‘The Roman quince’, Mat says with a smirk, shaking vigorously our latest martini cocktail at Tuddenham.
These unusual, unsung little chaps have a real place on the stove this time of year in Tuddenham and it seems in our bar mixers too. Quince tarte fine, Spanish membrillo, or simple syrup to long bathe our rum baba’s in for evening service.
The appeal of immediate edibility is completely off limits, this fruit is tough, ugly, hard to handle and chop (watch your fingers), but what lays under the golden-toned skin is the ultimate reward and secret.
I’m a big fan of quince and maybe the under-use of it is why I love the purity of flavour it brings. It’s not heavily farmed or rushed through production like the eating apple we all know.
The ugly sister the quince may be, but this year she is going to the ball, with a martini in hand.
Membrillo (Spanish style quince paste)
10 large quince
500g caster sugar
1 large lemon
Peel and slice the quince and place in a large pot. Cover with water, enough to just cover the quince, and boil on a medium heat for 25 minutes.
Once the quince is soft, strain through a fine sieve. Keep the liquid that comes off the fruit, this is autumn gold and perfect for pouring over your yogurt in the morning.
Place the quince pulp into a clean pot and add the sugar and the lemon juice. Boil for 2-3 hours. We are trying to achieve a paste, rich and deep in colour. The aromas from the pot will be incredible!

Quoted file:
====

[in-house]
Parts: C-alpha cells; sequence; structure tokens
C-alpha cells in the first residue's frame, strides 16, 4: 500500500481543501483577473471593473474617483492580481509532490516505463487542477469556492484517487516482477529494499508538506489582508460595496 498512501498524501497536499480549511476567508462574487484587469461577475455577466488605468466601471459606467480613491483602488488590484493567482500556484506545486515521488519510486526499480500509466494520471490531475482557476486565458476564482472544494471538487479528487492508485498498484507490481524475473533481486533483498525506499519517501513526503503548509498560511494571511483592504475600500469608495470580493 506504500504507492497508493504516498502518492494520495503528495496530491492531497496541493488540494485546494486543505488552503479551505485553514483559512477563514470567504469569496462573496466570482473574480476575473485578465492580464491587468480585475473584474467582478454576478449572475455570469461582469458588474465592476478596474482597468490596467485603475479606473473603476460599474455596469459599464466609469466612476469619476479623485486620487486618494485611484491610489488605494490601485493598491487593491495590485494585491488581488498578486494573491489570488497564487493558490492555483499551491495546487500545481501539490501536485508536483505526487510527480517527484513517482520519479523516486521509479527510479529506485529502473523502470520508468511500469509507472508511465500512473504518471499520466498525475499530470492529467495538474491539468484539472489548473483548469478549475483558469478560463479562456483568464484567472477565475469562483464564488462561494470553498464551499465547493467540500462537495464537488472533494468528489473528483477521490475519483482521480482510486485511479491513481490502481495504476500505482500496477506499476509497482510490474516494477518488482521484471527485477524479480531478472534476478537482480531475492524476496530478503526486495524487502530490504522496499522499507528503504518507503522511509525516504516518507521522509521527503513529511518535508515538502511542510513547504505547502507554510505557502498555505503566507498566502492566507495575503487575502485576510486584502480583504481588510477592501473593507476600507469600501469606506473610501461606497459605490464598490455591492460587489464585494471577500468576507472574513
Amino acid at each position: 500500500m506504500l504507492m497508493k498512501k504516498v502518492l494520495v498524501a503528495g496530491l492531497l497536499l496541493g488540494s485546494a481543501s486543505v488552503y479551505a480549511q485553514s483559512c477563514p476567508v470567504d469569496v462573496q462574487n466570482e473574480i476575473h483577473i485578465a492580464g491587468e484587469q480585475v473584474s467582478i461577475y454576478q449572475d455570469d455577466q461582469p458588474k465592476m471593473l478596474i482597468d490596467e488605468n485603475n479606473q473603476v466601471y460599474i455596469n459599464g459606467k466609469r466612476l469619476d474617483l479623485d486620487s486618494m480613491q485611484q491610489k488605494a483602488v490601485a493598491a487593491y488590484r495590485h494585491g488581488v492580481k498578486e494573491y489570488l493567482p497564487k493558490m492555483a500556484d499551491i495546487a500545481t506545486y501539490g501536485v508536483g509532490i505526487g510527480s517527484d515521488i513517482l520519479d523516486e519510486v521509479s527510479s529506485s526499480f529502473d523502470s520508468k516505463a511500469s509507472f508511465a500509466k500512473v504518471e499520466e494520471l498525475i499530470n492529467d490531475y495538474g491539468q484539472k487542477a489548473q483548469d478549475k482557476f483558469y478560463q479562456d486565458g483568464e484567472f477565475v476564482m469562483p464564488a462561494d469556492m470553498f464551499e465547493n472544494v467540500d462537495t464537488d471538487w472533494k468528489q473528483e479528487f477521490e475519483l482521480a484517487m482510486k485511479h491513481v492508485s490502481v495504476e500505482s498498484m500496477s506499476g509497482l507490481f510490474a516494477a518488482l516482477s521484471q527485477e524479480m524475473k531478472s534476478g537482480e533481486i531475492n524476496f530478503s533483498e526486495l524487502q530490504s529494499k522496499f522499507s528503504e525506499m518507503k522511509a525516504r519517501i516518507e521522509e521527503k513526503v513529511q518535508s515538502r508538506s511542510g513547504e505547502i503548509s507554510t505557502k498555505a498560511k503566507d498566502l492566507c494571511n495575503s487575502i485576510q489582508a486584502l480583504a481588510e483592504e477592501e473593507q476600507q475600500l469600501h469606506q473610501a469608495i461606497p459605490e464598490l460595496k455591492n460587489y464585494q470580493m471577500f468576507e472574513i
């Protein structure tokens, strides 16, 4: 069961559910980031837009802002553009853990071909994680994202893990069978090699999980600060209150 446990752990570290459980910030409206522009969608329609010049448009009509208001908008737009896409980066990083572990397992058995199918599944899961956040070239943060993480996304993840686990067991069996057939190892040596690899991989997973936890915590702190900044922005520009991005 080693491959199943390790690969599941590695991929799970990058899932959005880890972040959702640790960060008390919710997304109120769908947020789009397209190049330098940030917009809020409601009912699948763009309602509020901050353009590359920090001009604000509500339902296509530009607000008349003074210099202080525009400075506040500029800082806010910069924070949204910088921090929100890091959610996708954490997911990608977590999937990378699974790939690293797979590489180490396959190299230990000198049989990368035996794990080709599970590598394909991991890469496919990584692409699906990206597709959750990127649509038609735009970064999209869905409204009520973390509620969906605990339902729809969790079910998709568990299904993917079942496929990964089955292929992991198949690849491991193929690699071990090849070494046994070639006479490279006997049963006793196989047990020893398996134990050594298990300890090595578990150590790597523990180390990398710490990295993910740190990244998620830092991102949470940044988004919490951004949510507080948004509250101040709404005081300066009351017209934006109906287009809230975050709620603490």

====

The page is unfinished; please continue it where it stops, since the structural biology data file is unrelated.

Taste, taste, taste and if it needs a touch more sugar, don’t be afraid to add more. Quince can be very tart.
Rub a baking dish with a little soft butter and pour in the cooked quince. Leave to set.
Once set, turn out and smother all over hot, crusty, toasted sour dough. Eat with a strong, crumbly cheddar, perfect with a small glass of mead from our Broadland brothers in Norfolk.
This beautiful plate of quince was created by Thomas Keller who cooks out of the French laundry in Napa Valley, California, one of the most prestigious restaurants in the world. This dish for me really has elevated the humble quince to its ultimate elegance and best. ‘Quince, rosemary pastry cream, black truffle and vanilla. A clear showing of real respect for ingredients and balance of flavours.
Lee Bye is chef patron at Tuddenham Mill,
High Street, Tuddenham